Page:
Kensington council shuts down Grenfell meeting after journalists demand access (VIDEO)

Kensington council shuts down Grenfell meeting after journalists demand access (VIDEO)
The Royal Borough of Kensington and Chelsea’s first cabinet meeting since the Grenfell disaster descended into chaos on Thursday, when a high court allowed journalists into the chamber. The council had barred the public and survivors from attending.

The meeting was branded an “absolute fiasco” after Tory council leader Nicholas Paget-Brown took the 11th hour decision to shut it down.

Paget-Brown said the meeting had been compromised by the presence of the press. It had originally hoped to keep the meeting private, but a high court order requested by the Guardian and five other newspapers forced the council to let the press in.

“We can’t have an unprejudiced discussion in this room with the public inquiry about to take place if journalists are reporting and writing about it,” he said.

He was confronted by Labour councillors and some of the press, who thought the council leadership’s response to the events of June 14 had been inadequate and disrespectful of the victims.

“What you’ve done is actually used this as an opportunity for you to make a statement and nobody else gets to say anything at all,” Labour councillor Robert Atkinson shouted at Paget-Brown during the Thursday evening meeting.

“You could have issued that statement, in fact you should have issued that statement, eight days ago. An absolute fiasco. This is why I am calling for your resignation, not because of what happened with the fire, but the sheer and ongoing incompetence that this council has shown ever since it happened.”

On Friday, Atkinson told BBC Radio 4 he is “ashamed” of the council following the last minute shelving of the important meeting.

“I think there was utter chaos and I am ashamed of the way the council proceeded. They have been hiding from residents, they have been hiding from backbench councillors for over a week,” he said.

Atkinson also criticized the way in which the Tenant Management Organisation (TMO) had dealt with the refurbishment of Grenfell Tower.

“From the way that the paperwork is now coming out they clearly were not up to the job and didn't know what they were doing,” he added.

The TMO has been severely criticized by Grenfell survivors and residents of the surrounding estate for not having listened to their concerns about fire safety prior to the disaster.

The cladding installed around the building during renovation works has been partially blamed for the spread and speed of the devastating blaze.

At least 80 people have been confirmed dead as a result of the fire.

The Times has even reported that emails and minutes of meetings between the TMO and the refurbishment works’ consultants show that cheaper cladding was chosen as part of a cost cutting exercise.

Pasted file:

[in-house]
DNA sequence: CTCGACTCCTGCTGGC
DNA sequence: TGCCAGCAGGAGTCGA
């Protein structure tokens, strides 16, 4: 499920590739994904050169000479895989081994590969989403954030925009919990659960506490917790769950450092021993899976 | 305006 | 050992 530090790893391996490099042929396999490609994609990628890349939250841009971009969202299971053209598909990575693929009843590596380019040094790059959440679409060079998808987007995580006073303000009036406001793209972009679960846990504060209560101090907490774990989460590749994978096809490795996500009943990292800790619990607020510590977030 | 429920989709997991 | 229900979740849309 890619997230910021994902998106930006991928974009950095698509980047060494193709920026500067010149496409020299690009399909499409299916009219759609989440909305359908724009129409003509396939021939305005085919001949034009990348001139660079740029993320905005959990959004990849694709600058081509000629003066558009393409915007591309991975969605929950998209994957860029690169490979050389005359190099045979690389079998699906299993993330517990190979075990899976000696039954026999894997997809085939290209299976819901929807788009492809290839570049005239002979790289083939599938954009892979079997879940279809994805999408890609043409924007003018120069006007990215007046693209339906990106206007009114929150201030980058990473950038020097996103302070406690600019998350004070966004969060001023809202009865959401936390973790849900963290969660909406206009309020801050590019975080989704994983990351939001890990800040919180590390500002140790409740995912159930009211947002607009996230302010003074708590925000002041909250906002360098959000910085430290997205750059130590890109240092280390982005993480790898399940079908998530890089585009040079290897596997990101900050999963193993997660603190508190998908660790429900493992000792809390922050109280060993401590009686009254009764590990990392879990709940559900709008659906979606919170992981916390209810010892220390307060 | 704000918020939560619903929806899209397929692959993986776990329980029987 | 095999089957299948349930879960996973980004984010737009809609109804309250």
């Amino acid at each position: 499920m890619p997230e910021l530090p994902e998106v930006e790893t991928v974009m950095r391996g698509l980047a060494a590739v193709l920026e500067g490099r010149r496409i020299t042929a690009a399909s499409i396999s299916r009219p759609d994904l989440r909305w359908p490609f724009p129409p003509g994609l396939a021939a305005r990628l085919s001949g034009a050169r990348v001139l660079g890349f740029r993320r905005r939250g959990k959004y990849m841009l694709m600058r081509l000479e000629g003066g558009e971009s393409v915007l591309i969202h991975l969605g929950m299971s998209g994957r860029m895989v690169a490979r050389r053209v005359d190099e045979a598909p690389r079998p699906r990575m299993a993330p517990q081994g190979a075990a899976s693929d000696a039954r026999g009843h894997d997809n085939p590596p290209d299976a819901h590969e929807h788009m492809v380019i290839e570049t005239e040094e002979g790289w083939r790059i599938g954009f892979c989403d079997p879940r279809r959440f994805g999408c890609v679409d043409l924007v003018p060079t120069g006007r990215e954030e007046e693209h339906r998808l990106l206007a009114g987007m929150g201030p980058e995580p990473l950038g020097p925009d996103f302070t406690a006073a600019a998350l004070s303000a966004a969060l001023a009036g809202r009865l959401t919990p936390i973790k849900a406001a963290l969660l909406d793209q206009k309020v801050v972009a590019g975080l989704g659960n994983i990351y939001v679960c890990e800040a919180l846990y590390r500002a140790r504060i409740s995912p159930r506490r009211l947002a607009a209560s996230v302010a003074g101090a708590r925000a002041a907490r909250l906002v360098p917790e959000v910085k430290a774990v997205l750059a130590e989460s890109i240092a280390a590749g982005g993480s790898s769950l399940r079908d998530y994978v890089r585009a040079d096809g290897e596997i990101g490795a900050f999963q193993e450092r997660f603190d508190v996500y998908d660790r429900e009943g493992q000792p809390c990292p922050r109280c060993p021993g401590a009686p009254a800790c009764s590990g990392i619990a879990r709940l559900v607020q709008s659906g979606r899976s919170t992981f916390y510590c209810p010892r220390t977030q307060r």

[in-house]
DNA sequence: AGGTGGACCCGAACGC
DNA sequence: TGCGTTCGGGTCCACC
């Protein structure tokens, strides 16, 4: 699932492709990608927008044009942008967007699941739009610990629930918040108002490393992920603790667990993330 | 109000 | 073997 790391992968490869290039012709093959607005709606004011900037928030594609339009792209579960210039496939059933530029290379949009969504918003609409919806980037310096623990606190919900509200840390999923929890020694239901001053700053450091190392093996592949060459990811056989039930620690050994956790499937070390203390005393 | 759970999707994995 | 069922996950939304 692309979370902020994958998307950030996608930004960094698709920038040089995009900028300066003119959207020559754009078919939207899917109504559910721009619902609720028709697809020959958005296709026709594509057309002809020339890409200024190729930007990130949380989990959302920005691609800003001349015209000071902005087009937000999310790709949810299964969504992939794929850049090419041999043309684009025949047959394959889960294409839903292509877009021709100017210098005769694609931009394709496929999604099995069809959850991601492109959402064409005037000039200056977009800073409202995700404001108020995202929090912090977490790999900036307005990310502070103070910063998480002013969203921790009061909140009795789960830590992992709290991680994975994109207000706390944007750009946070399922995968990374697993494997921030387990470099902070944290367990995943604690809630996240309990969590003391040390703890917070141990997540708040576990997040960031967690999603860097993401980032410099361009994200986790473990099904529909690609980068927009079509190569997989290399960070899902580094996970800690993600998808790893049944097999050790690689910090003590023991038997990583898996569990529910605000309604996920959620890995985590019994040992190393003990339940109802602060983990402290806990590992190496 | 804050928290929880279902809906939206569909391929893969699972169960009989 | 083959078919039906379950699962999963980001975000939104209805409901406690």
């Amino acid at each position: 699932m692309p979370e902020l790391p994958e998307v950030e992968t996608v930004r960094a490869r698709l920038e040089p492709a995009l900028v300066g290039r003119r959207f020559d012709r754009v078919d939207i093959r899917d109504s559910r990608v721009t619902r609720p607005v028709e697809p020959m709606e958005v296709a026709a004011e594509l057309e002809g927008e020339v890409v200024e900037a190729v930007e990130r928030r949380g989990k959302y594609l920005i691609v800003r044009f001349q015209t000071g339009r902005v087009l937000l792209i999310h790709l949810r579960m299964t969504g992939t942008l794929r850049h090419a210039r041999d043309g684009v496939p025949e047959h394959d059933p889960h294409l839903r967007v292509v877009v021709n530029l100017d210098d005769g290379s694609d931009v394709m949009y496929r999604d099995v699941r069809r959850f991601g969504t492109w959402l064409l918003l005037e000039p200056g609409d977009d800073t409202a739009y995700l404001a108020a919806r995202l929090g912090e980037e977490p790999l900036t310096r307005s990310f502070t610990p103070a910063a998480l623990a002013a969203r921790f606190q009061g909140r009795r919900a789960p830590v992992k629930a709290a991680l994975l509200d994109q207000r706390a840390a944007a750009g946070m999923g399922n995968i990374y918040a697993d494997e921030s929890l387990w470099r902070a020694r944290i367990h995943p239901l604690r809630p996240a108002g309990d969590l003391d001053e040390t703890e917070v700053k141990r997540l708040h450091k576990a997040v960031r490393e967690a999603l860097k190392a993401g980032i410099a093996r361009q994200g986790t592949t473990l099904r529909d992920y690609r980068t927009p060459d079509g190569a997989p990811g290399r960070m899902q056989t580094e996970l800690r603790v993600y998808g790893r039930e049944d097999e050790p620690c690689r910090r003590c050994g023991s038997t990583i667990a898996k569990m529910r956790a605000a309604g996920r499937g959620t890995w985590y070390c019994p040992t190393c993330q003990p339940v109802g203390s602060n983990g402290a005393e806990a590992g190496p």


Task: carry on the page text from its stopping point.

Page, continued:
For a “saving of £293,368” they opted for aluminum rather than zinc panels, even though the costlier zinc panels would have been non-combustible. The aluminum tiles turned out to have a flammable polyethylene core.

‘Lack of confidence’ in inquiry

Meanwhile, the retired Court of Appeal judge appointed to deal with the public inquiry, Sir Martin Moore-Bick, has warned that the investigation might not be broad enough to satisfy all surviving families.

“I’ve been asked to undertake this inquiry on the basis that it would be pretty well limited to the problems surrounding the start of the fire and its rapid development in order to make recommendations about how this sort of thing can be prevented in future,” Sir Martin said after visiting the site of the tragedy.

“I’m well aware the residents and the local people want a much broader investigation and I can fully understand why they would want that. Whether my inquiry is the right way in which to achieve that I’m more doubtful.

“I will give that some thought and in due course give a recommendation, but there may be other ways in which the desire for that investigation could be satisfied.”

Residents and survivors also expressed little trust in the inquiry and in the senior judge’s expertise for a matter of this nature.

“He seems to want to keep the scope very narrow, to do with why the fire spread so quickly, while we are more looking at why was it started in the first place, why were residents ignored?” local Joe Delaney told the Press Association.

TMO chief quits

The chief executive of the Kensington and Chelsea TMO, Robert Black, stepped down on Friday afternoon, saying he had to “concentrate on assisting with the investigation and inquiry.”

A statement from the group, which is responsible for nearly 10,000 homes, said: “The board wishes to ensure that KCTMO remains best positioned to fully co-operate and assist with the inquiry and so it has agreed with its chief executive, Robert Black, that Mr Black should step aside from his role as chief executive of KCTMO in order that he can concentrate on assisting with the investigation and inquiry.”

An interim executive is to be nominated.

 Speaking about warnings from residents about fire hazards to the building, Black said the group had “no expectation this would happen, we are absolutely devastated by it.”

Downing Street telling off

The news comes after the Communities & Local Government Secretary, Sajid Javid, criticized the council’s move to scrap its first cabinet meeting due to the presence of the press.

“Access to the democratic process should always be open and transparent – I would urge all levels of government to always favor this approach so people can retain confidence in the system,” Javid said on Friday.

Downing Street too has condemned the 11th hour decision by Kensington and Chelsea leader Paget-Brown. A  spokeswoman said Prime Minister Theresa May  “would have expected the council to respect” the High Court ruling that allowed journalists to attend the meeting, rather than shutting it down.